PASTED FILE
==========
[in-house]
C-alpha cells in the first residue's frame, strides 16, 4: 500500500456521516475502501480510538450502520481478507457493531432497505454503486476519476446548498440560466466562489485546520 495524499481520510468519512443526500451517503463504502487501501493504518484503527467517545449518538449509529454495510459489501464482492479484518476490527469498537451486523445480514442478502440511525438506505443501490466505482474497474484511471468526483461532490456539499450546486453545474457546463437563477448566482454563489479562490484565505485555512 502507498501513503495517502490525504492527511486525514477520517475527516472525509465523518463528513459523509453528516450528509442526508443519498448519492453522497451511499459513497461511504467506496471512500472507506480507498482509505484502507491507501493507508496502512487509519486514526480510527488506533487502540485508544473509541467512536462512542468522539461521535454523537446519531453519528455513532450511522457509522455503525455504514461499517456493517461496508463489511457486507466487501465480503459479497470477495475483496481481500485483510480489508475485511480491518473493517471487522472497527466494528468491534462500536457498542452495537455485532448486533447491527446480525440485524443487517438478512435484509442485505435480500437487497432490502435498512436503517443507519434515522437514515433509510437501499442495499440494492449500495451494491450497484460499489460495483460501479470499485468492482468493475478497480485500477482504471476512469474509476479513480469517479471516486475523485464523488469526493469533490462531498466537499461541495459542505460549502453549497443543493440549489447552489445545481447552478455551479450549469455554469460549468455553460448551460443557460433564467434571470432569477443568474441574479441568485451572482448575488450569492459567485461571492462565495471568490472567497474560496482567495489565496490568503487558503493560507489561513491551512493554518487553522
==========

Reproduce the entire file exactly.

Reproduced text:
[in-house]
C-alpha cells in the first residue's frame, strides 16, 4: 500500500456521516475502501480510538450502520481478507457493531432497505454503486476519476446548498440560466466562489485546520 495524499481520510468519512443526500451517503463504502487501501493504518484503527467517545449518538449509529454495510459489501464482492479484518476490527469498537451486523445480514442478502440511525438506505443501490466505482474497474484511471468526483461532490456539499450546486453545474457546463437563477448566482454563489479562490484565505485555512 502507498501513503495517502490525504492527511486525514477520517475527516472525509465523518463528513459523509453528516450528509442526508443519498448519492453522497451511499459513497461511504467506496471512500472507506480507498482509505484502507491507501493507508496502512487509519486514526480510527488506533487502540485508544473509541467512536462512542468522539461521535454523537446519531453519528455513532450511522457509522455503525455504514461499517456493517461496508463489511457486507466487501465480503459479497470477495475483496481481500485483510480489508475485511480491518473493517471487522472497527466494528468491534462500536457498542452495537455485532448486533447491527446480525440485524443487517438478512435484509442485505435480500437487497432490502435498512436503517443507519434515522437514515433509510437501499442495499440494492449500495451494491450497484460499489460495483460501479470499485468492482468493475478497480485500477482504471476512469474509476479513480469517479471516486475523485464523488469526493469533490462531498466537499461541495459542505460549502453549497443543493440549489447552489445545481447552478455551479450549469455554469460549468455553460448551460443557460433564467434571470432569477443568474441574479441568485451572482448575488450569492459567485461571492462565495471568490472567497474560496482567495489565496490568503487558503493560507489561513491551512493554518487553522